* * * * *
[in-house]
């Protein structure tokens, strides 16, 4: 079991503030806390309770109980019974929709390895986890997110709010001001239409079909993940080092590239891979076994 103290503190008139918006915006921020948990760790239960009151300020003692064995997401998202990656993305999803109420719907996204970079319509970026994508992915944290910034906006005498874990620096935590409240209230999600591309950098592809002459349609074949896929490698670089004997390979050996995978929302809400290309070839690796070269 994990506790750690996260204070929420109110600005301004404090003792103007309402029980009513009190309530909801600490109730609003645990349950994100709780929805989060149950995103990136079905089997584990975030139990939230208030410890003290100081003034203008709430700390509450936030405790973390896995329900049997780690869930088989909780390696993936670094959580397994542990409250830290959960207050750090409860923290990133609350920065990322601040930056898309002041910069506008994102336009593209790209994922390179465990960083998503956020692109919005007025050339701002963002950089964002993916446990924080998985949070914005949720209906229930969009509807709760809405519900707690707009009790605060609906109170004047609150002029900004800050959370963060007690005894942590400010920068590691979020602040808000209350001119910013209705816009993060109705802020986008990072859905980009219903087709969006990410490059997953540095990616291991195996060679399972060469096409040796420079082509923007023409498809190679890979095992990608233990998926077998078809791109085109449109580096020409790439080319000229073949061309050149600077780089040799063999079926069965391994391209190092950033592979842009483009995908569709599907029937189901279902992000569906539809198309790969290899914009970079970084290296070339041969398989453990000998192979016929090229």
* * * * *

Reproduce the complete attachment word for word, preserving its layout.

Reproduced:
[in-house]
């Protein structure tokens, strides 16, 4: 079991503030806390309770109980019974929709390895986890997110709010001001239409079909993940080092590239891979076994 103290503190008139918006915006921020948990760790239960009151300020003692064995997401998202990656993305999803109420719907996204970079319509970026994508992915944290910034906006005498874990620096935590409240209230999600591309950098592809002459349609074949896929490698670089004997390979050996995978929302809400290309070839690796070269 994990506790750690996260204070929420109110600005301004404090003792103007309402029980009513009190309530909801600490109730609003645990349950994100709780929805989060149950995103990136079905089997584990975030139990939230208030410890003290100081003034203008709430700390509450936030405790973390896995329900049997780690869930088989909780390696993936670094959580397994542990409250830290959960207050750090409860923290990133609350920065990322601040930056898309002041910069506008994102336009593209790209994922390179465990960083998503956020692109919005007025050339701002963002950089964002993916446990924080998985949070914005949720209906229930969009509807709760809405519900707690707009009790605060609906109170004047609150002029900004800050959370963060007690005894942590400010920068590691979020602040808000209350001119910013209705816009993060109705802020986008990072859905980009219903087709969006990410490059997953540095990616291991195996060679399972060469096409040796420079082509923007023409498809190679890979095992990608233990998926077998078809791109085109449109580096020409790439080319000229073949061309050149600077780089040799063999079926069965391994391209190092950033592979842009483009995908569709599907029937189901279902992000569906539809198309790969290899914009970079970084290296070339041969398989453990000998192979016929090229």